“Alone, against the deadly hail of Japanese shells, [Paige] manned his gun, and when it was destroyed, took over another, moving from gun to gun, never ceasing his withering fire against the advancing hordes [of Japanese] until reinforcements finally arrived.”
Today marks the birthday of the U.S. Marine Corps. One man who made the Corps proud that he claimed the title of Marine was Mitchell Paige. Born to Serbian immigrants, his dream was to be a Marine. He ended up in the hell of Guadalcanal during WWII.
Unfortunately, however, during a fight with the Japanese, the machine guns overheated, and the American and Japanese forces were soon fighting a brutal hand-to-hand battle. Following the first attack, the Japanese swept the American left flank. In the dark, Paige suddenly realized he was the only Marine from his company still manning his machine gun line.
Alone, surrounded by a vicious enemy, his gun shot from under him, Paige didn’t back down. US Marine Mitchell Paige was supposed to hold the line, and that’s what he was doing, even with no one else to help him.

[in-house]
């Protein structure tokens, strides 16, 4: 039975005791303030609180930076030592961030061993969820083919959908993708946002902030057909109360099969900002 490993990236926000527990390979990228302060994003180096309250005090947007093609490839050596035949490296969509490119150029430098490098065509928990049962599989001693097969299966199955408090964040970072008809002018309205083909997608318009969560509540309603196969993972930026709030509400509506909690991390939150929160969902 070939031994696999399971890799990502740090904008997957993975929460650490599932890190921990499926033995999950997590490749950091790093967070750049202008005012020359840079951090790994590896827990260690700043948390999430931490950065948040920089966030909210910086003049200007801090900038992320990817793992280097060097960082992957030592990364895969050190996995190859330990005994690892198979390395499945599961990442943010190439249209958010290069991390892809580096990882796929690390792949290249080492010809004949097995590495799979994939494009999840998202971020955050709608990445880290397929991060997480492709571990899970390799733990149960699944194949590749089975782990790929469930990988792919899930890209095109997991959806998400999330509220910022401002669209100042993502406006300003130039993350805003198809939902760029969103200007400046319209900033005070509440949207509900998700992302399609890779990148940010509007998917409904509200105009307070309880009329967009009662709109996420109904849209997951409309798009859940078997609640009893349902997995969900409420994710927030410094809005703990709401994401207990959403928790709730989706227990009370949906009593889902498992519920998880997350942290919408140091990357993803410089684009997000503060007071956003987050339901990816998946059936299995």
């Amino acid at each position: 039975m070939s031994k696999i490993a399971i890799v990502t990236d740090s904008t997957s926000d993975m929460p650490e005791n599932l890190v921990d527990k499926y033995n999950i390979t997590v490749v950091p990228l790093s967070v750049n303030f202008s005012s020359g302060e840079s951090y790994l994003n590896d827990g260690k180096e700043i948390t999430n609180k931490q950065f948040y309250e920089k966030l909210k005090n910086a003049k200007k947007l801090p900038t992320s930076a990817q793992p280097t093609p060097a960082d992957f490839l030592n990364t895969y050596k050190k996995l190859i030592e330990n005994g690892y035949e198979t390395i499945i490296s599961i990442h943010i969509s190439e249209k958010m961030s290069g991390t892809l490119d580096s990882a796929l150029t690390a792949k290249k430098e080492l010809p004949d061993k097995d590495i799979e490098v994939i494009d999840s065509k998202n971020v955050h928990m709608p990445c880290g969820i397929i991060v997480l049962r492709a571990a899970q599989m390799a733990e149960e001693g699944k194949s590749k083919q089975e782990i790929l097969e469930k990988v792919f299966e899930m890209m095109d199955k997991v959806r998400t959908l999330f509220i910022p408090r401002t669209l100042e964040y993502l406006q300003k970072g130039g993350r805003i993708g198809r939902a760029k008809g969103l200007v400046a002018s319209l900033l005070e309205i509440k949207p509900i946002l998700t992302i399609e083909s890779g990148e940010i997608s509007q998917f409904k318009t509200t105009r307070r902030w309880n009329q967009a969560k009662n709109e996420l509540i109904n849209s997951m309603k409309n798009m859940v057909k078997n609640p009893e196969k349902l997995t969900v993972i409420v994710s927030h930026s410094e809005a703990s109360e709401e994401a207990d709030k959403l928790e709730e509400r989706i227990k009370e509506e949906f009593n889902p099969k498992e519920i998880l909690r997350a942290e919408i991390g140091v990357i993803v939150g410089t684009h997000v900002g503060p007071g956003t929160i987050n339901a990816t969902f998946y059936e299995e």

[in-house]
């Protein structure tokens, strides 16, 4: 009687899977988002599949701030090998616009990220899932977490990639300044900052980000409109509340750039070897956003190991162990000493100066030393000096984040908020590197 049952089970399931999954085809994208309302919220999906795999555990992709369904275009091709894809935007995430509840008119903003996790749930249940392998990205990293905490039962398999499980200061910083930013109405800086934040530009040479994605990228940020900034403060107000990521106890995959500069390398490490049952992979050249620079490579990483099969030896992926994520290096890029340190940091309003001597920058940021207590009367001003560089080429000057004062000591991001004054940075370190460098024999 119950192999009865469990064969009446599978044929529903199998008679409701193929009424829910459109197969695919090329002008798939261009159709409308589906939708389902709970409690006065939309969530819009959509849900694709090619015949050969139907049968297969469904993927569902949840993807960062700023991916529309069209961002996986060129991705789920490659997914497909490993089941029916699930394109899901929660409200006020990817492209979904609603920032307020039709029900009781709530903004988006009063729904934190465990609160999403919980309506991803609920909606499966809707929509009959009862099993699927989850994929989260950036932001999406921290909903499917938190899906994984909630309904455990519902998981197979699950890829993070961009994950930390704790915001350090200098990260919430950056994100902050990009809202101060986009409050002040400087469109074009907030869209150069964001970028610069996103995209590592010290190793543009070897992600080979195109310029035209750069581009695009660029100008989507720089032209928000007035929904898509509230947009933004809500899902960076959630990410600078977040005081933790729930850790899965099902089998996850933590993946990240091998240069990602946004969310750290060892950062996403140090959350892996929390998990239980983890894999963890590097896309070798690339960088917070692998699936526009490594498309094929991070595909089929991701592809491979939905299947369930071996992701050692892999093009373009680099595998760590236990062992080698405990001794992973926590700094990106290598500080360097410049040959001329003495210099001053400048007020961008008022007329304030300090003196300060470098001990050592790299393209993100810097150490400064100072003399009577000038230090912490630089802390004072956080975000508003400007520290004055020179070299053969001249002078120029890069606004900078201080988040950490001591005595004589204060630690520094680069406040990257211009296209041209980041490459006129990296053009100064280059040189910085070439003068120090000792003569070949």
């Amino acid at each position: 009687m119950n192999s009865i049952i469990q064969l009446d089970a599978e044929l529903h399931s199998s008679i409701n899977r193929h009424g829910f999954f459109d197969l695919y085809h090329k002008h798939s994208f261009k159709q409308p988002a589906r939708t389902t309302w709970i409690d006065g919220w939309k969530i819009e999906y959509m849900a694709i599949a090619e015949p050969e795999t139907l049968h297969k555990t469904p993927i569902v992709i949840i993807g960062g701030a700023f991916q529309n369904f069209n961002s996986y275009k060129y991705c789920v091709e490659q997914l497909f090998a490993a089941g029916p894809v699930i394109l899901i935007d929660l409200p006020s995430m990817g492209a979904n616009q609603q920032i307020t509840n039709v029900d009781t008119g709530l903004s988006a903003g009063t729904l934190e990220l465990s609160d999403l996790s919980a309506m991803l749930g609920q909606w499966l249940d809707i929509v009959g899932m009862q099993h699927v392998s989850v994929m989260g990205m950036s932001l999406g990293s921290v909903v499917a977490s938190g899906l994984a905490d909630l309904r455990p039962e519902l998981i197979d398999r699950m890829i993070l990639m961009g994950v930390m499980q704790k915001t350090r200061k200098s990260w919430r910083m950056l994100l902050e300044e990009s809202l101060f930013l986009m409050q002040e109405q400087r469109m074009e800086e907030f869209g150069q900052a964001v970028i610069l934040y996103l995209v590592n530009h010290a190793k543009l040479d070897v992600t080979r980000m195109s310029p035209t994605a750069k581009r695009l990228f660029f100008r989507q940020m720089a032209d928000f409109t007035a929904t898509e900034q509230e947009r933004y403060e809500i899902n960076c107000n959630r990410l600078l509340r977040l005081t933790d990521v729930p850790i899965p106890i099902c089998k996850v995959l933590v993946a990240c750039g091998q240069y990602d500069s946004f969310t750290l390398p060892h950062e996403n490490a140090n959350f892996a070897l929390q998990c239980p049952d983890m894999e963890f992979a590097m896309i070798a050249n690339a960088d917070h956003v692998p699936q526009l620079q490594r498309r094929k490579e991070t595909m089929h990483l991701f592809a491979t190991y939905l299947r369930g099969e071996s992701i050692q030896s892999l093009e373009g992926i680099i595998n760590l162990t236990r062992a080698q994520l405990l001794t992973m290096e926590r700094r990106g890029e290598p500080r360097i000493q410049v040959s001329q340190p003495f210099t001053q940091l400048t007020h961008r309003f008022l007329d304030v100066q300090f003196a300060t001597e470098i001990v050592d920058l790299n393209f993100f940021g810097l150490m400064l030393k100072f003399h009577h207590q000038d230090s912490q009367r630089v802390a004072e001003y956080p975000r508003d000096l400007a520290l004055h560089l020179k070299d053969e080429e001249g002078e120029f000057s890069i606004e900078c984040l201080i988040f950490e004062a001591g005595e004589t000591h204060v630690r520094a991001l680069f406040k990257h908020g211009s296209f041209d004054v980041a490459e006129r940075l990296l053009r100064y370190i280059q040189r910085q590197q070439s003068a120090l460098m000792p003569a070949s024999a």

History Collection explains, “Paige found himself manning a machine gun position by himself, that was surrounded by an entire Japanese regiment. He kept pouring fire into the enemy, until his machine gun was shot up and put out of action. So he braved heavy fire and broke through enemy lines to a neighboring company.” Paige was facing an estimated 2,500+ Japanese opponents.
He found and commandeered a gun from the different company. He also found some riflemen, and in the morning Paige had them fix bayonets and charge the Japanese under heavy fire.
Paige’s last stand found the Marine alternating between four machine guns. When one was out of action, he moved to the next. But that wasn’t all—Paige also charged down a hill to disrupt a Japanese regrouping. And Paige held the line.
Read the rest on Substack
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